Hummingbirds – Important Pollinators in the Willamette Valley
“Hummingbird darts lightly through the world, spreading its message of joy and beauty, and teaching us to appreciate the wonder and magic of everyday existence. Hummingbird brings the gift of joy. Learn to laugh and be happy.” -Unknown
Hummingbirds are a very appealing pollinator to the garden. They are a lot of fun to watch with their colorful plumage and unique flight patterns. Hummingbirds are the only birds that can hover in the air and fly backwards because their wings rotate at the shoulder joint. Male hummingbirds have courtship displays that are quite impressive as well. They will fly between 60 to 120 feet in the air before diving toward the ground at up to 60 miles per hour and then quickly arc back up again. Besides attracting a mate, the purpose of this display can also be to ward off males or to defend nesting and feeding territories.
There are two hummingbirds that are most common in the Willamette Valley: the Rufous Hummingbird (Selasphorus rufus) and Anna’s Hummingbird (Calypte anna).
Both birds collect nectar from flowers, sugar-water from hummingbird feeders, sap from holes in trees (often drilled by woodpeckers), small insects, and spiders.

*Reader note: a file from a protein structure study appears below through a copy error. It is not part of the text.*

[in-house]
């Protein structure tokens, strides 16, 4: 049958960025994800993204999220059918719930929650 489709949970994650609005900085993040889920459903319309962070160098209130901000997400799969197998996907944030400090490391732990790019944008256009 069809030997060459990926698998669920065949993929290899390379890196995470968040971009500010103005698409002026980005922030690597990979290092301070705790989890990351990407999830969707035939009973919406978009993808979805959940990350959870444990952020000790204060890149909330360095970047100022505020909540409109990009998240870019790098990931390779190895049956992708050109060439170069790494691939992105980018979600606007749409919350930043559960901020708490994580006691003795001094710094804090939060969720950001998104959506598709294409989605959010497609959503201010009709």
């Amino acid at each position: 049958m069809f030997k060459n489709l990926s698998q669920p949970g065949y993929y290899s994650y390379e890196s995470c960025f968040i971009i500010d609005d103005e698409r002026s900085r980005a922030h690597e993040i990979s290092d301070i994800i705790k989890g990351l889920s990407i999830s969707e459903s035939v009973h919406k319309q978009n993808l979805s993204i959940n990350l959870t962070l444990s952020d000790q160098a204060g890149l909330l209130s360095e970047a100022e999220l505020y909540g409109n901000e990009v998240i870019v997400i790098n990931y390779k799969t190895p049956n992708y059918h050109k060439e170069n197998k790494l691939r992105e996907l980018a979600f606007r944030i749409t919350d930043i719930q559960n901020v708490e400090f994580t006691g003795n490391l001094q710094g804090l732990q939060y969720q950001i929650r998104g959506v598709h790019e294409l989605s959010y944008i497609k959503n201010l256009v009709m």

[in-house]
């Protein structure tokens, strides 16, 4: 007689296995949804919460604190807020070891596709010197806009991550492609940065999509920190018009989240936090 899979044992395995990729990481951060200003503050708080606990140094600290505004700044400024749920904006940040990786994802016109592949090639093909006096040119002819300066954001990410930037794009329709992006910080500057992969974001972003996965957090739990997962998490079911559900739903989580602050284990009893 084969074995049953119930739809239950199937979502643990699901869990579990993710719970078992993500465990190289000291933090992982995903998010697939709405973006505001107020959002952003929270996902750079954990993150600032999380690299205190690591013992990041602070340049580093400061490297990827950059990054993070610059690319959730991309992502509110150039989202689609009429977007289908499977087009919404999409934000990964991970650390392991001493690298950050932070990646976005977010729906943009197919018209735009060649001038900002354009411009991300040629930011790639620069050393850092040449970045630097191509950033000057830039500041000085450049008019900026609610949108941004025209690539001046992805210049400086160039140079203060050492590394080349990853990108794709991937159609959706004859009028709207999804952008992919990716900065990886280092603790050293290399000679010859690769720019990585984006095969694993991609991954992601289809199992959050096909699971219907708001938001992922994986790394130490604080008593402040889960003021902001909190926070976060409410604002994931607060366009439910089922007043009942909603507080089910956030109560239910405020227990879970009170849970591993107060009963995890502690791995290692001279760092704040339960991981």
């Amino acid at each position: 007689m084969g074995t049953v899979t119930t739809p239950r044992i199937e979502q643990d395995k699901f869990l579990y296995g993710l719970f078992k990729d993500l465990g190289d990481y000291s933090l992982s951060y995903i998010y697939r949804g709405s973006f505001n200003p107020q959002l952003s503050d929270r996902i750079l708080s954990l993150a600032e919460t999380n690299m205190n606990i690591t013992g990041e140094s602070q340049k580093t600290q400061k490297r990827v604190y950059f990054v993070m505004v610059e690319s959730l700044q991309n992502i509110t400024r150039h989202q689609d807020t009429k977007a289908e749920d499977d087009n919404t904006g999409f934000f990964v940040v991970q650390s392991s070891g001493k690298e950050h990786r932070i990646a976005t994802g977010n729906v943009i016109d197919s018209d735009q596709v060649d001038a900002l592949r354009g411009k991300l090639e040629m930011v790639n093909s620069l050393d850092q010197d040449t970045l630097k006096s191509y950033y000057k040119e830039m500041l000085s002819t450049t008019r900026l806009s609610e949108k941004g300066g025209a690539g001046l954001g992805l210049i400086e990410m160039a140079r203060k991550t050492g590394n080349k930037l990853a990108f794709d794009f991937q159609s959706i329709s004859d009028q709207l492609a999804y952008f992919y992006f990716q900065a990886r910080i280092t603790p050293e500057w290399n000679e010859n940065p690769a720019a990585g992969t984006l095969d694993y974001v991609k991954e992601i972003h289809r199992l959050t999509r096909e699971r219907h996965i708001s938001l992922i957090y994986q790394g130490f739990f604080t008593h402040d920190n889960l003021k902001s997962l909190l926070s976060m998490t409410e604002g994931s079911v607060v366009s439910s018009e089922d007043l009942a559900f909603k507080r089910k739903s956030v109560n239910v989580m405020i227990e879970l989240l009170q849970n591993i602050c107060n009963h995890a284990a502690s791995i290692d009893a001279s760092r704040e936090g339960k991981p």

In order to attract hummingbirds, it is important to provide the basic necessities: cover, food, water, and space. Hummingbirds are stimulated by color, especially the color red. Orange or pink are also more visible to them than other colors. Tubular shaped flowers are best, and it is important to multiple plant varieties that will bloom throughout spring and summer to provide a food source. Hummingbird feeders are important in winter for Anna’s Hummingbird.
Plants Pollinated by Hummingbirds:
Some good native plants for hummingbirds and their blooming period include:
dogwood (Cornus servicea, C. nuttallii); June
crabapple (Malus fusca); June
red flowering currant (Ribes sanguineum); March and April
salmonberry (Ribes spectabilis); Early Spring
Colombine (Aquilegia formosa); Spring to Summer
Bleeding heart (Dicentra formosa); April to June
Penstemon (Penstemon cardwellii); April to August
Hedge-nettle (Stachys cooleyae); Summer
Clarkia (Clarkia amoena); Summer
Orange Honeysuckle (Lonicera ciliosa); Spring
Rufous Hummingbird Selasphorus rufus
Anna’s Hummingbird Calypte anna
About the Author
Jamie has a background in horticulture and soil science. She currently enjoys working on an organic vegetable farm in Corvallis and interns at the Benton Soil and Water Conservation District.